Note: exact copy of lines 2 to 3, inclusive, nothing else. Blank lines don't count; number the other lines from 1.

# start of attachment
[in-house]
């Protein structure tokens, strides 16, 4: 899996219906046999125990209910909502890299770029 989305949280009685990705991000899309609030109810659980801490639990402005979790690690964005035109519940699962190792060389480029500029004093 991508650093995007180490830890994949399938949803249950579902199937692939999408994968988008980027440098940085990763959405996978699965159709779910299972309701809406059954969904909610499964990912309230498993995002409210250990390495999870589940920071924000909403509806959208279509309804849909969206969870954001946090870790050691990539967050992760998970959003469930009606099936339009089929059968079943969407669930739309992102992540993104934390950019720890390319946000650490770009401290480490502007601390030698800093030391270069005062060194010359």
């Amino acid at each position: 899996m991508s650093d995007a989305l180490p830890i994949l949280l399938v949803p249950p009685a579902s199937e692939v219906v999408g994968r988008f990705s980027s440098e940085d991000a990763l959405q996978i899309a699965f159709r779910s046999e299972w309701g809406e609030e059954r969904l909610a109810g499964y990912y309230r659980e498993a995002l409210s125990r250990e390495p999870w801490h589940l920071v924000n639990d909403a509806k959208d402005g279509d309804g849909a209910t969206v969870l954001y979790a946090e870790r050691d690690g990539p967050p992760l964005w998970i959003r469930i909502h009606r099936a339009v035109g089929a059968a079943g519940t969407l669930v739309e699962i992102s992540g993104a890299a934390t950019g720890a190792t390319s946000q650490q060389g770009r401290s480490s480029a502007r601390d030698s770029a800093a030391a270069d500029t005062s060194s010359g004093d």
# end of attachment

């Protein structure tokens, strides 16, 4: 899996219906046999125990209910909502890299770029 989305949280009685990705991000899309609030109810659980801490639990402005979790690690964005035109519940699962190792060389480029500029004093 991508650093995007180490830890994949399938949803249950579902199937692939999408994968988008980027440098940085990763959405996978699965159709779910299972309701809406059954969904909610499964990912309230498993995002409210250990390495999870589940920071924000909403509806959208279509309804849909969206969870954001946090870790050691990539967050992760998970959003469930009606099936339009089929059968079943969407669930739309992102992540993104934390950019720890390319946000650490770009401290480490502007601390030698800093030391270069005062060194010359």
């Amino acid at each position: 899996m991508s650093d995007a989305l180490p830890i994949l949280l399938v949803p249950p009685a579902s199937e692939v219906v999408g994968r988008f990705s980027s440098e940085d991000a990763l959405q996978i899309a699965f159709r779910s046999e299972w309701g809406e609030e059954r969904l909610a109810g499964y990912y309230r659980e498993a995002l409210s125990r250990e390495p999870w801490h589940l920071v924000n639990d909403a509806k959208d402005g279509d309804g849909a209910t969206v969870l954001y979790a946090e870790r050691d690690g990539p967050p992760l964005w998970i959003r469930i909502h009606r099936a339009v035109g089929a059968a079943g519940t969407l669930v739309e699962i992102s992540g993104a890299a934390t950019g720890a190792t390319s946000q650490q060389g770009r401290s480490s480029a502007r601390d030698s770029a800093a030391a270069d500029t005062s060194s010359g004093d």